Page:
Bird flu spikes as major outbreak continues, but shouldn’t have big impact on Thanksgiving

Bird flu outbreaks affect more than 330,000 turkeys in Minnesota

Bird flu outbreaks affect more than 330,000 turkeys in Minnesota

A recent spike in avian flu continues a more than a year-long battle against the virus that has affected millions of birds.

Just in the month of October, more than 330,000 birds, across 11 flocks, in seven counties have been impacted by bird flu. It adds to the outbreak that started in 2022.

“From the start of the outbreak, which was March of 2022, was when Minnesota had its first case, we’ve had about 5 million birds that have been affected by the disease,” Dr. Shauna Voss, with the Minnesota Board of Animal Health, said.

Despite all the sick birds, Dr. Voss says the turkey on your dinner table is still safe to eat.

“No infected birds [get] processed and people should have confidence that a turkey, cooked properly, is still safe to eat,” Dr. Voss said.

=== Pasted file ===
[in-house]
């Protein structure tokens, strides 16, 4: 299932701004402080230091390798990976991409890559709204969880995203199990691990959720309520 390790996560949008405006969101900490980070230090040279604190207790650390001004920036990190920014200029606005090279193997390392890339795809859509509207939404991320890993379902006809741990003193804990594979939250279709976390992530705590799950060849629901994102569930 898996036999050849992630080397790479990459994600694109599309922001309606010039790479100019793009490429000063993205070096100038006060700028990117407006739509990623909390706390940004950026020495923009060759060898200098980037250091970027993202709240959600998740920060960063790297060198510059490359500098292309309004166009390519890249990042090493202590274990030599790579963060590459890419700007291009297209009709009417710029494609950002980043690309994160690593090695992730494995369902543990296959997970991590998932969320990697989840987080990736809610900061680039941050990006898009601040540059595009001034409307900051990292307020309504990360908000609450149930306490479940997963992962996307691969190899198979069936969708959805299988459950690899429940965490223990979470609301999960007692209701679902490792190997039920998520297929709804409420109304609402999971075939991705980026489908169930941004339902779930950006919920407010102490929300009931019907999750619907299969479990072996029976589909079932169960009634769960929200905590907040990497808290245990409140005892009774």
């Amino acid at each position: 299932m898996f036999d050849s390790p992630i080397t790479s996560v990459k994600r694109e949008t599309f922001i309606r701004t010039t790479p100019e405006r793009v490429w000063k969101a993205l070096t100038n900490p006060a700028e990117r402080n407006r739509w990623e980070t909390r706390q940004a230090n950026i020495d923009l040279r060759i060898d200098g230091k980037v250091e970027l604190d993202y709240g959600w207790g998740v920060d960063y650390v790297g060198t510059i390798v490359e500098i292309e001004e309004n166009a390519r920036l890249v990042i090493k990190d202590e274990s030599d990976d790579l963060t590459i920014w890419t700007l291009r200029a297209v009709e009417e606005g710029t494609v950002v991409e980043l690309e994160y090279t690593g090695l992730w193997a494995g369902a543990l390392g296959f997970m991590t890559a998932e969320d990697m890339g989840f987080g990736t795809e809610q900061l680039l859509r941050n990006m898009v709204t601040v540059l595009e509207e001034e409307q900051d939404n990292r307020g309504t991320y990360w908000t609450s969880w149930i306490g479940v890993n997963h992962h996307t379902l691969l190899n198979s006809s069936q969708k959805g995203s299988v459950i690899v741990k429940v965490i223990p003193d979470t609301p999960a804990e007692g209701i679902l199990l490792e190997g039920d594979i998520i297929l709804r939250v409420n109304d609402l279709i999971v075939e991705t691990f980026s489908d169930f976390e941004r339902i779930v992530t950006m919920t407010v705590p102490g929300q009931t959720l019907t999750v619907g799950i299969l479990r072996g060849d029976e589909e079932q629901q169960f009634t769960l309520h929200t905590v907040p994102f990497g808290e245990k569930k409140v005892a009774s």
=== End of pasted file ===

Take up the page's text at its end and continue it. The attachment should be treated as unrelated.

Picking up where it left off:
The animal board keeps a dashboard highlighting this outbreak.

It’s an outbreak that turkey farmers are hoping ends soon… but they are prepared for the long haul.

“I hate to say [it, but] it’s getting to be the typical fall outbreak,” John Zimmerman, of Zimmerman Turkey Farm, said.

His farm sits just southeast of Northfield, somewhat of an ideal location to avoid the virus due to not being close to any major body of water.

“There’s a mental and emotional toll on the growers that have to depopulate the birds, but on an industry as a whole, this won’t affect supplies for Thanksgiving, this won’t affect the price of Turkey much at all,” Zimmerman said.

Zimmerman’s barns have been spared thus far and he hopes this outbreak ends soon due to the migratory season ending soon — those birds are the main driver of the virus.

From the rocks around his barn to keep virus-carrying critters out to the biosecurity technology, he’s taken steps to ensure he’s ready in case it’s here to stay and adds there are possible advancements down the line that could help too.

“Whether that means we look harder at vaccinations, or possibly some gene editing in the future, or even more stringent biosecurity, we’re going to have to look at different options at how to remain in business and deal with this virus because it’s not going away,” Zimmerman said.